Application of traction
Lateral traction is applied to extract the displaced femoral head from the pelvis. This also allows some indirect reduction of the medially displaced fracture fragments by ligamentotaxis. Lateral traction is typically achieved with a Schanz screw applied through the lateral greater trochanter region of the femur. Because the patient is in the lateral position, this typically requires a manual force.
Longitudinal traction is also required to correct proximal displacement. Longitudinal traction can be obtained with a fracture table applied to a distal femoral traction pin (A), a femoral distractor (B), or with manual traction on the affected extremity.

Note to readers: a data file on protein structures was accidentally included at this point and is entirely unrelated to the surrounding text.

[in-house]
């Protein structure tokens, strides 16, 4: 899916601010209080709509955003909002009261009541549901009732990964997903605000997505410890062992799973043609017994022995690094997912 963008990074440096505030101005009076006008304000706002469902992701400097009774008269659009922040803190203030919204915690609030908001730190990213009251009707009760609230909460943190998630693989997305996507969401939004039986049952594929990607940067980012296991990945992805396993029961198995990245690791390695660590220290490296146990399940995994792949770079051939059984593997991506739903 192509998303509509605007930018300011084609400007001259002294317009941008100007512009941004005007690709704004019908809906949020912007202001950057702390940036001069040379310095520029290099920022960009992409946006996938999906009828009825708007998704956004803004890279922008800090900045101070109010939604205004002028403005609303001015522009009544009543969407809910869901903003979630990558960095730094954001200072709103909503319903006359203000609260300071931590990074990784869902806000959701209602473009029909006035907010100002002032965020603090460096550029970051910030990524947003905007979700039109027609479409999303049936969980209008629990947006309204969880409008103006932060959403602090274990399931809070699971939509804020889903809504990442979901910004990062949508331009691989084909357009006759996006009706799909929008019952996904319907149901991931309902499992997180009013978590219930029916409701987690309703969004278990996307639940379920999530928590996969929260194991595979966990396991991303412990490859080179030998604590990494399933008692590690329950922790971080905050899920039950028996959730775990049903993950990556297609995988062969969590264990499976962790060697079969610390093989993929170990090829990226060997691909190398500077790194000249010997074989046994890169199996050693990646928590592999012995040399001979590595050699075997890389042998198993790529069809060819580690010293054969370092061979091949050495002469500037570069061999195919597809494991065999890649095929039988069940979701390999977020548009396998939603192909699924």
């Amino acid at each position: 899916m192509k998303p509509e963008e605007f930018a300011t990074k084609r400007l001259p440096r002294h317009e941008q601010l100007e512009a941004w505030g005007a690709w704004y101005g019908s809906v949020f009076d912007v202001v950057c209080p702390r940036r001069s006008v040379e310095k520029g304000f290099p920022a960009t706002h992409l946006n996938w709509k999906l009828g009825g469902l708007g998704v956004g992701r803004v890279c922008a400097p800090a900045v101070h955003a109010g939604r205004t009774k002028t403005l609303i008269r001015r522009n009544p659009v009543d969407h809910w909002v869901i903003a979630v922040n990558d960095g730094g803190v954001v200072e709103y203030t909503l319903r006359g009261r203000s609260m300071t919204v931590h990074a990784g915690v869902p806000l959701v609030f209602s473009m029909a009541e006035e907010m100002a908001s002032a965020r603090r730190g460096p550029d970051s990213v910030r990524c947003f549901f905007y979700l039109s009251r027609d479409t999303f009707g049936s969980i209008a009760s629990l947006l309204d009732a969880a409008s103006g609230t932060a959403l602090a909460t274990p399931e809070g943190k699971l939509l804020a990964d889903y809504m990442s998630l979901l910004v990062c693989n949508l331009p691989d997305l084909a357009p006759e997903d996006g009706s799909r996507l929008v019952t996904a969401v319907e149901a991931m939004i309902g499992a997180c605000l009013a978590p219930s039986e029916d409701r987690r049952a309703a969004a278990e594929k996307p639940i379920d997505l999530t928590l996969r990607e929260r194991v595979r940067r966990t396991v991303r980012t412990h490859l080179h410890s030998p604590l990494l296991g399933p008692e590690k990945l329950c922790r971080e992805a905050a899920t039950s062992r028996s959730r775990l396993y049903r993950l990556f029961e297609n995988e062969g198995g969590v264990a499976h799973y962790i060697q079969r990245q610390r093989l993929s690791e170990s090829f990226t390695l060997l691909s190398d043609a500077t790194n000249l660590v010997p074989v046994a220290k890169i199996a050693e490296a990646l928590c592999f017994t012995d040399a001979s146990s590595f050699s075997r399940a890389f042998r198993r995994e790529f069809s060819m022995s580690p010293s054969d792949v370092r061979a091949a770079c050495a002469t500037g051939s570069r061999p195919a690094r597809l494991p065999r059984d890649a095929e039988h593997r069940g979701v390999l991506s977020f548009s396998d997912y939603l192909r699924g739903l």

In some surgeon’s experience, the use of a traction table post or other traction frame is helpful during this operation.
Excessive longitudinal or lateral traction may result in the locking of the fracture, inhibiting further reduction maneuvers. Furthermore, the position of the femur may affect reduction and visualization. Commonly, one must reposition the involved extremity and change the vector of traction several times during the course of the operation. Thus, it must be easy to adjust the traction and the limb position intraoperatively.